A doji is a single-stick pattern in which the open and close for a day are equal (see Chapter 5 for more discussion on dojis). This level of exactness is a rarity, though, and some candlestick chartists are flexible and say that if the open and close are very near each other, it's still considered a doji. I agree, although I do think that they need to be the same in the case of the dragonfly and gravestone — two dojis that are indisputably bullish and bearish, respectively. But there are other varieties of dojis for which the market context is critical, and I cover a few of the significant ones in this section.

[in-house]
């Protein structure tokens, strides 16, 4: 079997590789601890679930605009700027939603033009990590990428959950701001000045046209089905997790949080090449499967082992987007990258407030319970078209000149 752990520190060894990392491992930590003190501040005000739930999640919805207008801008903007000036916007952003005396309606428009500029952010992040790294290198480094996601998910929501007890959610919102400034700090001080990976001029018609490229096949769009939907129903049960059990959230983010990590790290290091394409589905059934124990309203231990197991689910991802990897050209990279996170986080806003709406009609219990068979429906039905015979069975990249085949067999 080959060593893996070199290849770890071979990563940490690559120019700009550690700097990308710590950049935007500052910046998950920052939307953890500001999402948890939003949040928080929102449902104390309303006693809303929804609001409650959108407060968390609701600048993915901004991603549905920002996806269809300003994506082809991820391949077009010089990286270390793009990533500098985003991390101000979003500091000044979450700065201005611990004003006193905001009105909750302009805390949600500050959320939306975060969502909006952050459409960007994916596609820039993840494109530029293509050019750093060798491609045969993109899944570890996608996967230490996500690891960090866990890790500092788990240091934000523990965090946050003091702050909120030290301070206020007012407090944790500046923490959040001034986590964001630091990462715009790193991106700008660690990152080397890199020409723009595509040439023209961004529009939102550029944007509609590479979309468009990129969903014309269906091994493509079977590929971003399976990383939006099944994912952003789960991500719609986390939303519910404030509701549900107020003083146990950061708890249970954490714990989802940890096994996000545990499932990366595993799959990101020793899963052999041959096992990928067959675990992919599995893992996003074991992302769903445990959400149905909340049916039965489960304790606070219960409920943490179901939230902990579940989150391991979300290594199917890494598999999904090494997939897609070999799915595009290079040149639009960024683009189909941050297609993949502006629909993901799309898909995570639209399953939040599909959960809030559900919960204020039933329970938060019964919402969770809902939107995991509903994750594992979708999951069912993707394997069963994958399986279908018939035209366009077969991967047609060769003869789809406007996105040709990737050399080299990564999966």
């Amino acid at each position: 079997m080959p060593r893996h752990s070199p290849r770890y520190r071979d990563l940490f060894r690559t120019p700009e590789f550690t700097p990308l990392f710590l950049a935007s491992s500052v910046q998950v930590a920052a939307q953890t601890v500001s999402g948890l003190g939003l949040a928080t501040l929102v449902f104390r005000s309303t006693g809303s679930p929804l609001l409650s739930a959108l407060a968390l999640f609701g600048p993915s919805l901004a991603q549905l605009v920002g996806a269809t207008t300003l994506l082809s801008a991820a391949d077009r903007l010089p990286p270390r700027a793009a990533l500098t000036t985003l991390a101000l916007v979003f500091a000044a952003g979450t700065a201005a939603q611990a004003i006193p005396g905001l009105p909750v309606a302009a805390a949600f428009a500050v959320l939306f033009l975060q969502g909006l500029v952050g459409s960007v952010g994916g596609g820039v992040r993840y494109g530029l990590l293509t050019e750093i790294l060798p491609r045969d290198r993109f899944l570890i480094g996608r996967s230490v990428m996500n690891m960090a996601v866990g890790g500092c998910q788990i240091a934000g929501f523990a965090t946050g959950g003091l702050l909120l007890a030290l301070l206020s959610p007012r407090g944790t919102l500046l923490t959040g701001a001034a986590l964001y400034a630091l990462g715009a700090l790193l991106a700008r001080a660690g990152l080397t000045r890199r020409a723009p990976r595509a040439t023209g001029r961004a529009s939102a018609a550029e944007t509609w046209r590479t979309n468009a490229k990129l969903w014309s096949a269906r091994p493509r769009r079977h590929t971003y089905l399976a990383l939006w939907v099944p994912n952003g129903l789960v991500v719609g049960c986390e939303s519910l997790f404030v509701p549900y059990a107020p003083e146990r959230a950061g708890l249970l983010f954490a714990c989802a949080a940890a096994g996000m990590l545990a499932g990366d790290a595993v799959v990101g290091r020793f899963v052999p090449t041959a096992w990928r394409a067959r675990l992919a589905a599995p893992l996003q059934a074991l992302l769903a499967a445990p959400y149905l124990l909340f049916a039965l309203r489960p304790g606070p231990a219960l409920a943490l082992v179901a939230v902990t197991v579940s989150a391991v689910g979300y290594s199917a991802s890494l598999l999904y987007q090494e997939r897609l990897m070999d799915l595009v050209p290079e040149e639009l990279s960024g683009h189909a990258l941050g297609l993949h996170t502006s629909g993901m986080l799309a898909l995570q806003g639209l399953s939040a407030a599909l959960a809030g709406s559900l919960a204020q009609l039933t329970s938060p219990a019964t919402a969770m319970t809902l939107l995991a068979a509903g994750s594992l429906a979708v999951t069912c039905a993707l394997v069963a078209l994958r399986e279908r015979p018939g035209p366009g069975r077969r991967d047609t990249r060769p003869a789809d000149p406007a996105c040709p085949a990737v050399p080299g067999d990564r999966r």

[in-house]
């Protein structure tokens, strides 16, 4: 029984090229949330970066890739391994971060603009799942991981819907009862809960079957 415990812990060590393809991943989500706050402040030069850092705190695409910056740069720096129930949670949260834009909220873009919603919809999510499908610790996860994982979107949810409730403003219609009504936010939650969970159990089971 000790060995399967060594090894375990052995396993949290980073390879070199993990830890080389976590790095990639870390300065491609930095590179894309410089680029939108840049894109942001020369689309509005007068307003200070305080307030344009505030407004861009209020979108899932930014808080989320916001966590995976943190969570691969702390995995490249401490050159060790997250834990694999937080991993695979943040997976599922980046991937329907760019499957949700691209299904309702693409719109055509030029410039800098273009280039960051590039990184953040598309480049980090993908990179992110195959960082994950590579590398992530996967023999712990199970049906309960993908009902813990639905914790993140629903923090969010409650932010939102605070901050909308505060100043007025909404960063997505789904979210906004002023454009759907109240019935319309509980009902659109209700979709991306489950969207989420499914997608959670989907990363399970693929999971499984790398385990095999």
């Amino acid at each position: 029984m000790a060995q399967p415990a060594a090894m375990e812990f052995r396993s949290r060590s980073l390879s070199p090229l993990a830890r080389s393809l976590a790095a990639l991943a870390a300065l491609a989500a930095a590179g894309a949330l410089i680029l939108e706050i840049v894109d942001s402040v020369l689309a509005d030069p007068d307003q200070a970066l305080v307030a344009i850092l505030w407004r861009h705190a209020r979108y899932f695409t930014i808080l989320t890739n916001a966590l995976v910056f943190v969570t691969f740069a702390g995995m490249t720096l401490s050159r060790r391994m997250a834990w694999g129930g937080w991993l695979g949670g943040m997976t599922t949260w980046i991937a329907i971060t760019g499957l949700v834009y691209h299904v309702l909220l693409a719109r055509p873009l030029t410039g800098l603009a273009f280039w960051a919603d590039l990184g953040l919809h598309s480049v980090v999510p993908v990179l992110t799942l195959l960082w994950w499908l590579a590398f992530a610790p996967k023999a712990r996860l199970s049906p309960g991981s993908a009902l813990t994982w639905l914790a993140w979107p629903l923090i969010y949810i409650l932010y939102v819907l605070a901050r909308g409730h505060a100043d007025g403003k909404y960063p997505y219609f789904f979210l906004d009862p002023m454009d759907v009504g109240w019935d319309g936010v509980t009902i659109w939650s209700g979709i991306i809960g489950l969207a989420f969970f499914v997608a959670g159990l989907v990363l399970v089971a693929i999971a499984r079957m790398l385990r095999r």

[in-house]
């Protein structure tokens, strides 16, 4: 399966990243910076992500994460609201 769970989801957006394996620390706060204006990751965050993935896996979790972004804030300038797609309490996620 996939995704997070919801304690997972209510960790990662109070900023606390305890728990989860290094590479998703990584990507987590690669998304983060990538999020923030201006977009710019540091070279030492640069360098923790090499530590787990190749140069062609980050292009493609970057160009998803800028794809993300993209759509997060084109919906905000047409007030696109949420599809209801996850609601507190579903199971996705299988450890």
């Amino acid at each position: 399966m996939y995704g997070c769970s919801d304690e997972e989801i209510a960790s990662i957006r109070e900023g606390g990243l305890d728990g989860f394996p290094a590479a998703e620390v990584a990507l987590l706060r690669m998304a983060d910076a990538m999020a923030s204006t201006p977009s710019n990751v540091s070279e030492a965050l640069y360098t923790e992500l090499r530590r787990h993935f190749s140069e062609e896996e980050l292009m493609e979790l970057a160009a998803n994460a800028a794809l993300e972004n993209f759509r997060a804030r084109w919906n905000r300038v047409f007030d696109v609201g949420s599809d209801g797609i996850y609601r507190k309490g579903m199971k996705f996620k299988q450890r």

Dojis are often associated with the reversal of a trend and can serve as outstanding reversal indicators. If a doji appears in an uptrend, it could very well indicate that the trend may be changing to a downtrend soon, especially if the doji is a gravestone doji. Likewise, if a doji (especially a dragonfly doji) appears during a downtrend, there's a good chance that things will look up soon.
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